Earlier this week, I spoke at the inaugural Huxley Conference, run by the British Science Association, which brought together leaders from business and the arts, to discuss leadership in science and its impact on society. It was the day before Trump’s victory.
This is what I said:
Michael Gove was right.
You heard me.
Michael Gove was right when he said, “people in this country have had enough of experts”.
Let’s face it, the evidence to support Gove’s assertion is now overwhelming.
The experts tell us Brexit would be an economic catastrophe for us – yet more than 17 million of us voted for it.
The media was wallpapered with stories about Donald Trump’s attitude to women, Muslims, Mexicans, people with disabilities, yet he is on the brink of becoming the 45th President of the United States.
Eminent industry experts tell us that shale gas extraction is environmentally safe, reliable and a rather important factor in securing our energy future – but large numbers of the public have their doubts.
Andrew Wakefield’s disgraceful and fraudulent work claiming a connection between autism and the MMR vaccination, means that… 20 years on, some parents still shun the jab.
Climate change, the economic contribution of immigration, the merits of higher education, drinking alcohol… good for you, bad for you, how much…
I could go on. Experts fail to convince or are denounced by laymen as fanatics. Even judges today become “enemies of the people” for upholding the delicate balance between executive, legislature and judiciary that has protected our polity for almost four centuries.
Michael Gove may have been right on experts, but he was also unbelievably cynical in his ultimately successful attempt to exploit this phenomenon, saying: “I’m not asking [them] to trust me. I am asking them to trust themselves.”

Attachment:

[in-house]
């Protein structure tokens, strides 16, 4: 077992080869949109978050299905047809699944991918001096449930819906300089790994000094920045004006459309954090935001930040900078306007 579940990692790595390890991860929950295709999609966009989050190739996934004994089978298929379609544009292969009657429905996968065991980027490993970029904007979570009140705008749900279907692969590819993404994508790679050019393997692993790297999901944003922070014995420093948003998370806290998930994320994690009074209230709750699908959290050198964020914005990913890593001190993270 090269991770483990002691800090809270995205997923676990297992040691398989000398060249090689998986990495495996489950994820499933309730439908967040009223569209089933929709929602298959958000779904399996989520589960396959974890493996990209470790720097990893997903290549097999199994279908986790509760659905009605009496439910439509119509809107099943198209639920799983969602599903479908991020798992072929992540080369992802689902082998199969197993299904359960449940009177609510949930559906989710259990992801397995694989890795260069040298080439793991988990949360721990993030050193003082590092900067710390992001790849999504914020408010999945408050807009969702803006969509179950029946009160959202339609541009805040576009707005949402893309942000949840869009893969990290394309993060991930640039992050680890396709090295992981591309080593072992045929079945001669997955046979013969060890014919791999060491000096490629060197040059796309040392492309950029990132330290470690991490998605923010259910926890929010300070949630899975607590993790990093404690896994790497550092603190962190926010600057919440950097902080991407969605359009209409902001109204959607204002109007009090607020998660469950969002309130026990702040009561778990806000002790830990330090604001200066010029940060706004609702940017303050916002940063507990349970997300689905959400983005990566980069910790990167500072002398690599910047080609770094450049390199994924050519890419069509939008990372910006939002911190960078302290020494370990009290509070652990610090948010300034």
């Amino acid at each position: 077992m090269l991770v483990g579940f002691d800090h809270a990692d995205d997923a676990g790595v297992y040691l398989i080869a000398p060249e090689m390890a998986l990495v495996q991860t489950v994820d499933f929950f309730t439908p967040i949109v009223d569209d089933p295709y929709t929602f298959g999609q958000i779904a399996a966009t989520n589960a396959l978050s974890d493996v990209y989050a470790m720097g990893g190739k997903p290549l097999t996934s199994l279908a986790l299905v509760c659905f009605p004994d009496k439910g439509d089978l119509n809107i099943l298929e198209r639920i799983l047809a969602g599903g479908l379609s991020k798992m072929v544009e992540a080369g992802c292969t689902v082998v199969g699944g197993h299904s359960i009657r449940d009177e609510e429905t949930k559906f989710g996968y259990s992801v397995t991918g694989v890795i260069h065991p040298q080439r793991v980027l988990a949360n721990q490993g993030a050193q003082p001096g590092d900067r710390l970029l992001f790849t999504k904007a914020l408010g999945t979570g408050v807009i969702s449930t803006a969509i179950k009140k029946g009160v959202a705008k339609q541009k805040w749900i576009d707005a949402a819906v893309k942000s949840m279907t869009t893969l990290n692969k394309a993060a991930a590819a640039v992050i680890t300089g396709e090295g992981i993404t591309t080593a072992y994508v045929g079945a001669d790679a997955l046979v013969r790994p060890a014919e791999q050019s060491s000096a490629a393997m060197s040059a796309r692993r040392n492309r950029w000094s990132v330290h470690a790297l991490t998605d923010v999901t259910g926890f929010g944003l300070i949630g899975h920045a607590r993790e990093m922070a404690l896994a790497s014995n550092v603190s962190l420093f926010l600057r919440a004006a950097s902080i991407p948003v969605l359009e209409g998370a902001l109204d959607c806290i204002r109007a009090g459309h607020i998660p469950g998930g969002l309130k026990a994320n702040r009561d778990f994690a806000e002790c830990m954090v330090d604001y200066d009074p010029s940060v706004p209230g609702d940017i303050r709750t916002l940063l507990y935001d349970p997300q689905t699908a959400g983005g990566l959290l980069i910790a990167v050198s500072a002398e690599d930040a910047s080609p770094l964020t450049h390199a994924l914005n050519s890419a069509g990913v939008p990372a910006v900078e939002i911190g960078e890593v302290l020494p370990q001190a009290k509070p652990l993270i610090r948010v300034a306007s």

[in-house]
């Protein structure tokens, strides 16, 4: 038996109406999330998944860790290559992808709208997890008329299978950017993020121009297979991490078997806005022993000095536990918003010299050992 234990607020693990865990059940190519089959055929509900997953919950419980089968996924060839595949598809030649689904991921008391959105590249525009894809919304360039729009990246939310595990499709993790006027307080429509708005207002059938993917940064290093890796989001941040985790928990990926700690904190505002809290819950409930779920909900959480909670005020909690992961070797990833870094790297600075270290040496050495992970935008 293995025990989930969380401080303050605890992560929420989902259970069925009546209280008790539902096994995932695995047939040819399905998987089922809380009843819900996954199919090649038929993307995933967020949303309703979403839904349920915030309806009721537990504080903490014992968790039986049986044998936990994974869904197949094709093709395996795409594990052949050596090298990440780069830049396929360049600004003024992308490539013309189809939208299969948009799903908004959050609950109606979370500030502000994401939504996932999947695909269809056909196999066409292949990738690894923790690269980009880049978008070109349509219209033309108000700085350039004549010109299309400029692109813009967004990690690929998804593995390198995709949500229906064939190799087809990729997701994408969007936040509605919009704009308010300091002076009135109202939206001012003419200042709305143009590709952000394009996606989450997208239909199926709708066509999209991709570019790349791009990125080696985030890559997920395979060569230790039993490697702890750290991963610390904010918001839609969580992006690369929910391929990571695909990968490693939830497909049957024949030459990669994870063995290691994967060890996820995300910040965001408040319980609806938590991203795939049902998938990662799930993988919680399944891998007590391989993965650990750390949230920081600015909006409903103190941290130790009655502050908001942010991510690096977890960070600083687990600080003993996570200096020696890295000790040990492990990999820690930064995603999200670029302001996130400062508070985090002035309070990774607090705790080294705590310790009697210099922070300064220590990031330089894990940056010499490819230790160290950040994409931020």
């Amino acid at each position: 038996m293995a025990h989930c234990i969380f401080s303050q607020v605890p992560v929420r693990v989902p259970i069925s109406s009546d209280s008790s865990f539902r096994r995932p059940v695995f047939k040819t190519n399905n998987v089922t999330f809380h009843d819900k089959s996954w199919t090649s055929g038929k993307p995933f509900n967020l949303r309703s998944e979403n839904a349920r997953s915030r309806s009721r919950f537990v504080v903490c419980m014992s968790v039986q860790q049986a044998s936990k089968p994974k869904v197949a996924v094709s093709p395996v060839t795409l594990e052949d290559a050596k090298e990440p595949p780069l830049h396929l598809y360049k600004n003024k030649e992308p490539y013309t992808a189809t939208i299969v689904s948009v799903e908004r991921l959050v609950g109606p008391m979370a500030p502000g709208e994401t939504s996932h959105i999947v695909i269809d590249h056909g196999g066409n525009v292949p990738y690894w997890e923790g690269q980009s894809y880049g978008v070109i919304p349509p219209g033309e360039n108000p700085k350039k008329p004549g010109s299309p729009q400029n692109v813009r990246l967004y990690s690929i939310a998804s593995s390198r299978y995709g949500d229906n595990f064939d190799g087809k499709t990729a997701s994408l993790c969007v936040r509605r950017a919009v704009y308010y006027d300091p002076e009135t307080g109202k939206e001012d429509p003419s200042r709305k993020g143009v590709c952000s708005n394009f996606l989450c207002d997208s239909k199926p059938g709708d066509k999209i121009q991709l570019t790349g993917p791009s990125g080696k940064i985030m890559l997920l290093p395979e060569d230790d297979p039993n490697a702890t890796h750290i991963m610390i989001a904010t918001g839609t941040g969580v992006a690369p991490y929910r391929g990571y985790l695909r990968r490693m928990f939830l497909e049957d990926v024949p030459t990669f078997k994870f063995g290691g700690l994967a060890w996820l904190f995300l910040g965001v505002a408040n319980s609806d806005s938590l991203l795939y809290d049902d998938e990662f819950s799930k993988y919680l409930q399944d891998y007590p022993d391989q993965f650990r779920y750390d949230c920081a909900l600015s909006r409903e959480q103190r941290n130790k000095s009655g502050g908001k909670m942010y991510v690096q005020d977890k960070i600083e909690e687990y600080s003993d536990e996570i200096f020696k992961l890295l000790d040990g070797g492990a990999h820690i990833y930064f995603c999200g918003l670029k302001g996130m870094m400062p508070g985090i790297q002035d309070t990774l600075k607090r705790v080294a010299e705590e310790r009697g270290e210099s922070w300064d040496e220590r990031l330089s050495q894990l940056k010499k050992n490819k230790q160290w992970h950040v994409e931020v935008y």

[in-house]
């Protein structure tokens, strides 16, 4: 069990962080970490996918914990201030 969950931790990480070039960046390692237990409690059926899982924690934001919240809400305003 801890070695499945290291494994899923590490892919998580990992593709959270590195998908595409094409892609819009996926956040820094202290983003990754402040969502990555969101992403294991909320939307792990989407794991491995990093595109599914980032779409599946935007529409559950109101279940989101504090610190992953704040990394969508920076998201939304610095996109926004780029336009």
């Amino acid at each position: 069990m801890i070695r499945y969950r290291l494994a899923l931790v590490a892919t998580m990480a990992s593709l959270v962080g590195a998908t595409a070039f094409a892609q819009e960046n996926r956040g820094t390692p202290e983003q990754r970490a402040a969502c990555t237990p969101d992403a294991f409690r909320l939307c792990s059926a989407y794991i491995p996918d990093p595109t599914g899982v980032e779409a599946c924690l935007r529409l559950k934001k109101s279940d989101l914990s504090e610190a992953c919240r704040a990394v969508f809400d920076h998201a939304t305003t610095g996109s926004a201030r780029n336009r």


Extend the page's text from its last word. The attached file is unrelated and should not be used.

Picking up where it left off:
Think about that for a moment. ‘I am asking them to trust themselves.’ He’s saying – Don’t listen to people like the head of the IMF, the Governor of the Bank of England, the President of the United States. It’s more important to listen to yourself, and what you believe.
So what has happened?
The answer is complex.
But a combination of factors has flipped traditional structures of authority and hierarchy.
The internet with its extraordinary advances in consumer technology has also lured us into lives where it’s simple to exist inside one’s own self-reinforcing echo chamber.
In this world, it’s much easier to dismiss arguments that you don’t like.
You don’t have to tune them out, you just don’t go to the places where you might run into them. Through social media, algorithms do the weeding out for you.
Or you can avoid pesky views that counter your own simply by consuming partisan traditional media – and I don’t just mean Fox News!
The truth is that impartial, balanced news reporting is under enormous threat. You could count on one hand the number of news organisations that truly report even-handedly.